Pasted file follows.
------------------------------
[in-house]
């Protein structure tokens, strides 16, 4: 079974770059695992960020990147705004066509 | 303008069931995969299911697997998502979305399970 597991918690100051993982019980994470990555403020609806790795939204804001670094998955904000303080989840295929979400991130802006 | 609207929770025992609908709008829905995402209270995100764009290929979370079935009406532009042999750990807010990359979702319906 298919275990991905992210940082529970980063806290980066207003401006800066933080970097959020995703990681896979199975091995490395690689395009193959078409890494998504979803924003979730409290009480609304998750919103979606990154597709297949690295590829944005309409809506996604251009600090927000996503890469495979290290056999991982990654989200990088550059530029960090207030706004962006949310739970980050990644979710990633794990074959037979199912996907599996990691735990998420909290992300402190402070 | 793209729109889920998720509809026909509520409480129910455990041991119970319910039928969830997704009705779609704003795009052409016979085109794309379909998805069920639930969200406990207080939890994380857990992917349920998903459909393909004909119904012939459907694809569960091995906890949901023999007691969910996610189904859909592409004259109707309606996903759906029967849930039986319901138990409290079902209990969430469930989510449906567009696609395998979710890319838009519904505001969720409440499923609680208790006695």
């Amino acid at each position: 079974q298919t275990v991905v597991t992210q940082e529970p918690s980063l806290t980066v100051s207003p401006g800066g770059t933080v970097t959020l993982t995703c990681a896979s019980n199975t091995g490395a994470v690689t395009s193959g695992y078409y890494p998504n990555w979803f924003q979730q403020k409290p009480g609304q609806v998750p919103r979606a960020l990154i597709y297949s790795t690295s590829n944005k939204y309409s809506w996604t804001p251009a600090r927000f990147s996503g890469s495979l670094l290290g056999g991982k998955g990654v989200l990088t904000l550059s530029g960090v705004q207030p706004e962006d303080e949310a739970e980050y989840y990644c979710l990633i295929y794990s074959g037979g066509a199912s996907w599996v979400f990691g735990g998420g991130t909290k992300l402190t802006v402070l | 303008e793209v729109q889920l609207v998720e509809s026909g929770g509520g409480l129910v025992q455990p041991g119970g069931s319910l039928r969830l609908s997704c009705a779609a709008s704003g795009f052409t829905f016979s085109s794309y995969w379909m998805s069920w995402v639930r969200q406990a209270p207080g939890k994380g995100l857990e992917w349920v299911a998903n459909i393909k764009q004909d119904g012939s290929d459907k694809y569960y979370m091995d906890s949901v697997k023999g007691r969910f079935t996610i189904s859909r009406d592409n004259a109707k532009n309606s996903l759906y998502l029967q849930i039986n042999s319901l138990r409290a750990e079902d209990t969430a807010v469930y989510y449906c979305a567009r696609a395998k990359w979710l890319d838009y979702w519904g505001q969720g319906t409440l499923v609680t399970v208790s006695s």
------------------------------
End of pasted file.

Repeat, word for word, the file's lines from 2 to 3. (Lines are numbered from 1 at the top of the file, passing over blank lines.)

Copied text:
């Protein structure tokens, strides 16, 4: 079974770059695992960020990147705004066509 | 303008069931995969299911697997998502979305399970 597991918690100051993982019980994470990555403020609806790795939204804001670094998955904000303080989840295929979400991130802006 | 609207929770025992609908709008829905995402209270995100764009290929979370079935009406532009042999750990807010990359979702319906 298919275990991905992210940082529970980063806290980066207003401006800066933080970097959020995703990681896979199975091995490395690689395009193959078409890494998504979803924003979730409290009480609304998750919103979606990154597709297949690295590829944005309409809506996604251009600090927000996503890469495979290290056999991982990654989200990088550059530029960090207030706004962006949310739970980050990644979710990633794990074959037979199912996907599996990691735990998420909290992300402190402070 | 793209729109889920998720509809026909509520409480129910455990041991119970319910039928969830997704009705779609704003795009052409016979085109794309379909998805069920639930969200406990207080939890994380857990992917349920998903459909393909004909119904012939459907694809569960091995906890949901023999007691969910996610189904859909592409004259109707309606996903759906029967849930039986319901138990409290079902209990969430469930989510449906567009696609395998979710890319838009519904505001969720409440499923609680208790006695």
């Amino acid at each position: 079974q298919t275990v991905v597991t992210q940082e529970p918690s980063l806290t980066v100051s207003p401006g800066g770059t933080v970097t959020l993982t995703c990681a896979s019980n199975t091995g490395a994470v690689t395009s193959g695992y078409y890494p998504n990555w979803f924003q979730q403020k409290p009480g609304q609806v998750p919103r979606a960020l990154i597709y297949s790795t690295s590829n944005k939204y309409s809506w996604t804001p251009a600090r927000f990147s996503g890469s495979l670094l290290g056999g991982k998955g990654v989200l990088t904000l550059s530029g960090v705004q207030p706004e962006d303080e949310a739970e980050y989840y990644c979710l990633i295929y794990s074959g037979g066509a199912s996907w599996v979400f990691g735990g998420g991130t909290k992300l402190t802006v402070l | 303008e793209v729109q889920l609207v998720e509809s026909g929770g509520g409480l129910v025992q455990p041991g119970g069931s319910l039928r969830l609908s997704c009705a779609a709008s704003g795009f052409t829905f016979s085109s794309y995969w379909m998805s069920w995402v639930r969200q406990a209270p207080g939890k994380g995100l857990e992917w349920v299911a998903n459909i393909k764009q004909d119904g012939s290929d459907k694809y569960y979370m091995d906890s949901v697997k023999g007691r969910f079935t996610i189904s859909r009406d592409n004259a109707k532009n309606s996903l759906y998502l029967q849930i039986n042999s319901l138990r409290a750990e079902d209990t969430a807010v469930y989510y449906c979305a567009r696609a395998k990359w979710l890319d838009y979702w519904g505001q969720g319906t409440l499923v609680t399970v208790s006695s």